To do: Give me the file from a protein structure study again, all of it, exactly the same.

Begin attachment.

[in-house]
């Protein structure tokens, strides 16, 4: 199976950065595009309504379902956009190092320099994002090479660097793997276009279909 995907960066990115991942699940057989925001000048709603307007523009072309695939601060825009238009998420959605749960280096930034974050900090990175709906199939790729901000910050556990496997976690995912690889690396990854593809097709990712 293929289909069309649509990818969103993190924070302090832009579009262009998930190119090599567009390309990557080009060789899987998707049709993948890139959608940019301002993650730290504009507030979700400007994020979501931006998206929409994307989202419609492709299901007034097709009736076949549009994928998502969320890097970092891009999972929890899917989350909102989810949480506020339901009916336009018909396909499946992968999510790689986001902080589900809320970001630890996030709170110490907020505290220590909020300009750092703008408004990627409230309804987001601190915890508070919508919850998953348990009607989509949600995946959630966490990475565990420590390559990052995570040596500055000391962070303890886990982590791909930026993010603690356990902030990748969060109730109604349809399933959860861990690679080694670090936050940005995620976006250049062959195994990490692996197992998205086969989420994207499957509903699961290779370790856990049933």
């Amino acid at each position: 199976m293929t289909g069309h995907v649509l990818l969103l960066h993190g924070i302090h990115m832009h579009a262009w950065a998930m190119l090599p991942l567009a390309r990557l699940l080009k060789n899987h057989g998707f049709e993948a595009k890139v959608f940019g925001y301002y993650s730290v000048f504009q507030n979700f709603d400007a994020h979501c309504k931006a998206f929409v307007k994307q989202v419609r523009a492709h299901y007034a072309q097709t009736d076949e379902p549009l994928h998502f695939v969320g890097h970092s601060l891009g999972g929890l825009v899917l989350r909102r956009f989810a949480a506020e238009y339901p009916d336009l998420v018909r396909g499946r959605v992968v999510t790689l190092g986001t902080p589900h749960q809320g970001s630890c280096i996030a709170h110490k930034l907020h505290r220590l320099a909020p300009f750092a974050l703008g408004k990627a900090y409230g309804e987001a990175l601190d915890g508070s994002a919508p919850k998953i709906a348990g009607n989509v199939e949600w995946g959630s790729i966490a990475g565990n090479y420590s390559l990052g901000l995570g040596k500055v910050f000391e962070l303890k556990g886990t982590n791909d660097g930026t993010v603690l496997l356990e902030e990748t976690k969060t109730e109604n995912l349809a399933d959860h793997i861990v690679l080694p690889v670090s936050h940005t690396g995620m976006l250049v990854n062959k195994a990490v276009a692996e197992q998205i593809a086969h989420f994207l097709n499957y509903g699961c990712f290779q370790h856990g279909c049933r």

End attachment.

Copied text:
[in-house]
């Protein structure tokens, strides 16, 4: 199976950065595009309504379902956009190092320099994002090479660097793997276009279909 995907960066990115991942699940057989925001000048709603307007523009072309695939601060825009238009998420959605749960280096930034974050900090990175709906199939790729901000910050556990496997976690995912690889690396990854593809097709990712 293929289909069309649509990818969103993190924070302090832009579009262009998930190119090599567009390309990557080009060789899987998707049709993948890139959608940019301002993650730290504009507030979700400007994020979501931006998206929409994307989202419609492709299901007034097709009736076949549009994928998502969320890097970092891009999972929890899917989350909102989810949480506020339901009916336009018909396909499946992968999510790689986001902080589900809320970001630890996030709170110490907020505290220590909020300009750092703008408004990627409230309804987001601190915890508070919508919850998953348990009607989509949600995946959630966490990475565990420590390559990052995570040596500055000391962070303890886990982590791909930026993010603690356990902030990748969060109730109604349809399933959860861990690679080694670090936050940005995620976006250049062959195994990490692996197992998205086969989420994207499957509903699961290779370790856990049933």
């Amino acid at each position: 199976m293929t289909g069309h995907v649509l990818l969103l960066h993190g924070i302090h990115m832009h579009a262009w950065a998930m190119l090599p991942l567009a390309r990557l699940l080009k060789n899987h057989g998707f049709e993948a595009k890139v959608f940019g925001y301002y993650s730290v000048f504009q507030n979700f709603d400007a994020h979501c309504k931006a998206f929409v307007k994307q989202v419609r523009a492709h299901y007034a072309q097709t009736d076949e379902p549009l994928h998502f695939v969320g890097h970092s601060l891009g999972g929890l825009v899917l989350r909102r956009f989810a949480a506020e238009y339901p009916d336009l998420v018909r396909g499946r959605v992968v999510t790689l190092g986001t902080p589900h749960q809320g970001s630890c280096i996030a709170h110490k930034l907020h505290r220590l320099a909020p300009f750092a974050l703008g408004k990627a900090y409230g309804e987001a990175l601190d915890g508070s994002a919508p919850k998953i709906a348990g009607n989509v199939e949600w995946g959630s790729i966490a990475g565990n090479y420590s390559l990052g901000l995570g040596k500055v910050f000391e962070l303890k556990g886990t982590n791909d660097g930026t993010v603690l496997l356990e902030e990748t976690k969060t109730e109604n995912l349809a399933d959860h793997i861990v690679l080694p690889v670090s936050h940005t690396g995620m976006l250049v990854n062959k195994a990490v276009a692996e197992q998205i593809a086969h989420f994207l097709n499957y509903g699961c990712f290779q370790h856990g279909c049933r």